Rwanda, Morocco Put An End to Criminals’ Possibility to Enjoy Safe Haven

Rwanda has ratified an agreement with the Kingdom of Morocco that will enhance judicial cooperation in which a wanted criminal in any of the states will be arrested and charged effectively.

Parliament Chamber of Deputies on Wednesday voted approving two laws on mutual judicial assistance in criminal matters and ratification of the extradition treaty between Rwanda and Morocco that were signed on 19 march 2019 in Rabat.

Presenting the 3-article treaty State Minister of Justice, Solina Nyirahabimana said that this means all wanted fugitives for financial crimes, capital offense, criminal offenses and genocide crimes will be tried or extradited in both countries. 

“Suspects from Rwanda will be extradited from Morocco with ease and vice-versa. This comes to improve our bilateral cooperation,” Nyirahabimana said 

Nyirahabimana added that this treaty will also help in following up genocide suspects and other wanted Rwandan fugitives who could run to Morocco to avoid justice.

The Minister of State explained that the passing of the treaty comes with effective implementation and taking full responsibility over the logistics in acquiring information, gathering evidence as well as investigating crimes but also facilitating both the suspects and witnesses.

However MPs were concerned on the financial costs and witness security that comes with this responsibility in the extradition treaty and asked why the law was important for Rwanda since the country doesn’t have criminals in Morocco but in other African countries.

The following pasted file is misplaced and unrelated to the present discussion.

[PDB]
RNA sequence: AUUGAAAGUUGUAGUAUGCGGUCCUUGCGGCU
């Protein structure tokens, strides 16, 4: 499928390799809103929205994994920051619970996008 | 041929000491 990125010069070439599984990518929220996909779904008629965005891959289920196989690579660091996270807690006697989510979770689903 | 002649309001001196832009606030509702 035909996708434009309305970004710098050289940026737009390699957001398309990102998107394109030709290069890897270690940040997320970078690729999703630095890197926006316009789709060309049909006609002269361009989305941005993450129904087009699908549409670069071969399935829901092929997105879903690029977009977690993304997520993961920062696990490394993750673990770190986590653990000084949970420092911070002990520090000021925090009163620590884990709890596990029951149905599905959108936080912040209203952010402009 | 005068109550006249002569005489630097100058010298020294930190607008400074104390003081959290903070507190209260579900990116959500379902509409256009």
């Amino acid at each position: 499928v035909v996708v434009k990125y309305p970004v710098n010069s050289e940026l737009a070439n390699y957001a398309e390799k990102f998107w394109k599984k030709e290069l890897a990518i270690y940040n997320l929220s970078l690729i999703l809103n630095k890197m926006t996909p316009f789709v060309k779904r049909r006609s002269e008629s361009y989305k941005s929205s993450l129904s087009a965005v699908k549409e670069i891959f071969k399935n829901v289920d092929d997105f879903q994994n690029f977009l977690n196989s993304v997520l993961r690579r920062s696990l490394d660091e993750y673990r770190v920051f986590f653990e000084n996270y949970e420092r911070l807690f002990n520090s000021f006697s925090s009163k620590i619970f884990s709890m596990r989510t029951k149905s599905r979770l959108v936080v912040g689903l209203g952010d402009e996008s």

“We see some of these suspects walking freely and even changing names in these countries. After Morocco we want to know what next in finding and arresting  genocide suspects in other African countries,” MP Pierre Claver Rwaka asked.

MP Elisabeth Mukamana said that the transport, facilitation costs and witness protection involved need to be explained while other MPs suggested extradition to ways of cutting these costs.

State Minister Nyirahabimana said that the host country can pursue justice on behalf of another country, but the most important thing is not to promote impunity but promote justice even to those with double nationality. 

“The costs are big in transport and logistics are demanding but in arresting a suspect the cost is not so important compared to maintaining existing bilateral cooperation which is a win-win benefit in cost sharing, thus fair when Rwanda also requests for the same,” Nyirahabimana said.

Nyirahabimana stated that Rwanda is prepared for the treaties and handling the budget implications that come with it as it has done with other countries that have the same agreement with Rwanda.

On the extending extradition treaties to other countries where genocide suspects are many the minister said that politics have marred Rwanda’s extradition requests despite good diplomatic relations.

She was however said that in spite of extradition treaties, some countries like Canada, Norway, Denmark, and Germany have extradited suspects to Rwanda and others with treaties like Malawi have shown a good example.




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